Much of the shadowy business known as lobbying is conducted well away from the direct gaze of the public or media. It unfolds in out-of-the-way booths at the finest restaurants, in carts traversing the finest golf courses, or in private boxes at rock concerts and sporting events. And because of how it's offered and accepted, it's rarely subject to punishing publicity.
All that changed in this province when lobbyists and the lobbied started showing up at the MTS Centre, home to the Winnipeg Jets of the National Hockey League. Suddenly, lobbying gained a new and very public notoriety.
The initial focus of ticketgate, or whatever snappy nickname you give this whole mess, was the fact that members of the NDP government accepted free tickets purchased with taxpayer money by Crown corporations. A pretty silly thing for them to do. And yet, perhaps the more important revelation was that politicians accepted tickets from lobbyists and private companies that do business with government.
Energy and Mines Minister Dave Chomiak took tickets from Tundra Oil, a firm active in southwestern Manitoba's growing oil and gas sector. Healthy Living Minister Jim Rondeau accepted tickets from a private personal-care home. Aboriginal Affairs Minister Eric Robinson took tickets from the Northwest Company, a major supplier to Manitoba's north. Many others took tickets from the Manitoba Home Builders' Association, a frequent party to negotiations on opening up new tracts of land for development. The trend was not limited to provincial politics. City councillors accepted tickets from hotelier Canad Inns, a frequent player in government-supported and incented development in Manitoba.
While disgruntled hockey fans grumble about public money being used to buy Jets tickets, no one can argue that Manitoba Lotteries or the Manitoba Liquor Control Commission was trying to influence government. They are government. However, is there any doubt that Canad Inns or Manitoba Home Builders or the Northwest Company were plying government officials with freebies in exchange for consideration down the road? Not all lobbying has a direct cause-and-effect result. And yet, there is a reason all these lobbyists and private entities spend all sorts of money buying dinner and hockey tickets and greens fees: It produces results. Even if that result is a direct access to and audience with a decision-maker.
Arthur Schafer, director of the Centre for Professional and Applied Ethics at the University of Manitoba, argues that the use of taxpayer money to buy hockey tickets is not the central ethical issue. "What makes it unethical and unprofessional for a politician to accept gifts is the fact that such gifts have the strong tendency to bias the judgment of the recipient," Schafer said. "Everyone, with the possible exception of psychopaths, feels a need to reciprocate when someone does us a kindness... Gifts unconsciously skew our judgment in favour of the company or the industry giving the gift."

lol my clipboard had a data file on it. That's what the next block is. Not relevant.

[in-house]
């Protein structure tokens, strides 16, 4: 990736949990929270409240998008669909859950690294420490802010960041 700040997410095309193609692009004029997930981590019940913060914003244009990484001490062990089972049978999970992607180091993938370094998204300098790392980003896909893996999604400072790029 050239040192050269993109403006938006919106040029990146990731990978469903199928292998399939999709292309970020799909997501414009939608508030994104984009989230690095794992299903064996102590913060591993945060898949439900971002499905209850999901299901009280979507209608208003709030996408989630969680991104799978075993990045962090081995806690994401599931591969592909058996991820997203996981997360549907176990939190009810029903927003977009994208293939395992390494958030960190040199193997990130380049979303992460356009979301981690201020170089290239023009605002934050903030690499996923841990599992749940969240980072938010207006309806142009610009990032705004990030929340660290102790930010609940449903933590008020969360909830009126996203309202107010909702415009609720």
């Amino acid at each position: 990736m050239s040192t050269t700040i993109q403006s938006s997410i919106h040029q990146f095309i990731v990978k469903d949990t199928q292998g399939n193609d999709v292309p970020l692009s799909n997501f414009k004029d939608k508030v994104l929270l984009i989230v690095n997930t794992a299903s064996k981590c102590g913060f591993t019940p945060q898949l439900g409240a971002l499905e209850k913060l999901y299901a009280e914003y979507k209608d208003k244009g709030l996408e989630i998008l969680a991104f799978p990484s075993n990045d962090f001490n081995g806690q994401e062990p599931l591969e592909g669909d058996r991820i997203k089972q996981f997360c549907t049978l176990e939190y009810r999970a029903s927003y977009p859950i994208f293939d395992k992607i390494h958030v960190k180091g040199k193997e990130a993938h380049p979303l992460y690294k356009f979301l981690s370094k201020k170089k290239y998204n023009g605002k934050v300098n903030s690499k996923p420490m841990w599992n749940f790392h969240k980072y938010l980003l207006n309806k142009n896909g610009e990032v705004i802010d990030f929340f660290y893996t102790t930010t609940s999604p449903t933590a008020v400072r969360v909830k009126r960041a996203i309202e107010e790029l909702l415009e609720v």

That is why Schafer, among others, is raising concerns about the refusal of the opposition Progressive Conservatives to reveal whether they accepted tickets from private sources. The Tories have eaten well this past week as they thrash the NDP for the daily humiliation of finding out yet another member of its caucus accepted free tickets. However, they refuse to make any disclosure themselves beyond a claim that no Tory accepted a ticket bought with public money.
Surely, no informed citizen would accept that it is wrong for government MLAs or cabinet ministers to accept free tickets, but it's OK for opposition MLAs, who want to form government, to take freebies. And knowing the natural affinity that Manitoba Home Builders and Canad Inns have with the Tories, it's pretty hard to believe no one on that side of the legislature indulged in free Jets tickets.
Where do we go from here? There will be a tightening of rules regarding the acceptance and disclosure of gifts. But you can be sure that whatever the government hands down, it will not stop the flow of cocktails, sushi platters or tickets to the luxury suite. These are well-cemented traditions, so much so that some politicians see nothing wrong with it. Couns. Paula Havixbeck and Jeff Browaty, for example, were unrepentant about accepting free tickets, arguing it was just the way business is conducted at city hall.
Perhaps, but that's not a good argument for continuing to do it that way.